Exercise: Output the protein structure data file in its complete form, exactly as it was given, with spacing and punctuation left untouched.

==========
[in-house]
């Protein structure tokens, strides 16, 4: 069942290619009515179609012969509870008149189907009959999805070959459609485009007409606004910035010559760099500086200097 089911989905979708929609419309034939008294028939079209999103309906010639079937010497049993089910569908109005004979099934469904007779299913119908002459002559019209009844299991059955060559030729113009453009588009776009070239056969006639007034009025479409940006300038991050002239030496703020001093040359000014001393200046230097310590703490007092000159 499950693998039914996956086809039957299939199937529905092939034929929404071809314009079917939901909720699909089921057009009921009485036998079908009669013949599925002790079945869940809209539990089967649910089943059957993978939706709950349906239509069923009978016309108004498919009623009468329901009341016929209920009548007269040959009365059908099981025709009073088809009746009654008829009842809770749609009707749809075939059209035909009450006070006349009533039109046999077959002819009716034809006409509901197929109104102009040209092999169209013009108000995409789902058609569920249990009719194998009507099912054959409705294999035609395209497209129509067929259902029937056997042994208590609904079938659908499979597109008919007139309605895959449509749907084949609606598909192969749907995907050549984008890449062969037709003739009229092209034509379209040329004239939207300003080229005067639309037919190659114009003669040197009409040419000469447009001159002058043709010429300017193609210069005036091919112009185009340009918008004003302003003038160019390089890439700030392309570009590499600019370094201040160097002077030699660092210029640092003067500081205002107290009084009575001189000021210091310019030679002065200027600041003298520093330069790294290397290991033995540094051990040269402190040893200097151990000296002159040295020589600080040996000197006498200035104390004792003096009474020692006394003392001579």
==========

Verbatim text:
[in-house]
């Protein structure tokens, strides 16, 4: 069942290619009515179609012969509870008149189907009959999805070959459609485009007409606004910035010559760099500086200097 089911989905979708929609419309034939008294028939079209999103309906010639079937010497049993089910569908109005004979099934469904007779299913119908002459002559019209009844299991059955060559030729113009453009588009776009070239056969006639007034009025479409940006300038991050002239030496703020001093040359000014001393200046230097310590703490007092000159 499950693998039914996956086809039957299939199937529905092939034929929404071809314009079917939901909720699909089921057009009921009485036998079908009669013949599925002790079945869940809209539990089967649910089943059957993978939706709950349906239509069923009978016309108004498919009623009468329901009341016929209920009548007269040959009365059908099981025709009073088809009746009654008829009842809770749609009707749809075939059209035909009450006070006349009533039109046999077959002819009716034809006409509901197929109104102009040209092999169209013009108000995409789902058609569920249990009719194998009507099912054959409705294999035609395209497209129509067929259902029937056997042994208590609904079938659908499979597109008919007139309605895959449509749907084949609606598909192969749907995907050549984008890449062969037709003739009229092209034509379209040329004239939207300003080229005067639309037919190659114009003669040197009409040419000469447009001159002058043709010429300017193609210069005036091919112009185009340009918008004003302003003038160019390089890439700030392309570009590499600019370094201040160097002077030699660092210029640092003067500081205002107290009084009575001189000021210091310019030679002065200027600041003298520093330069790294290397290991033995540094051990040269402190040893200097151990000296002159040295020589600080040996000197006498200035104390004792003096009474020692006394003392001579």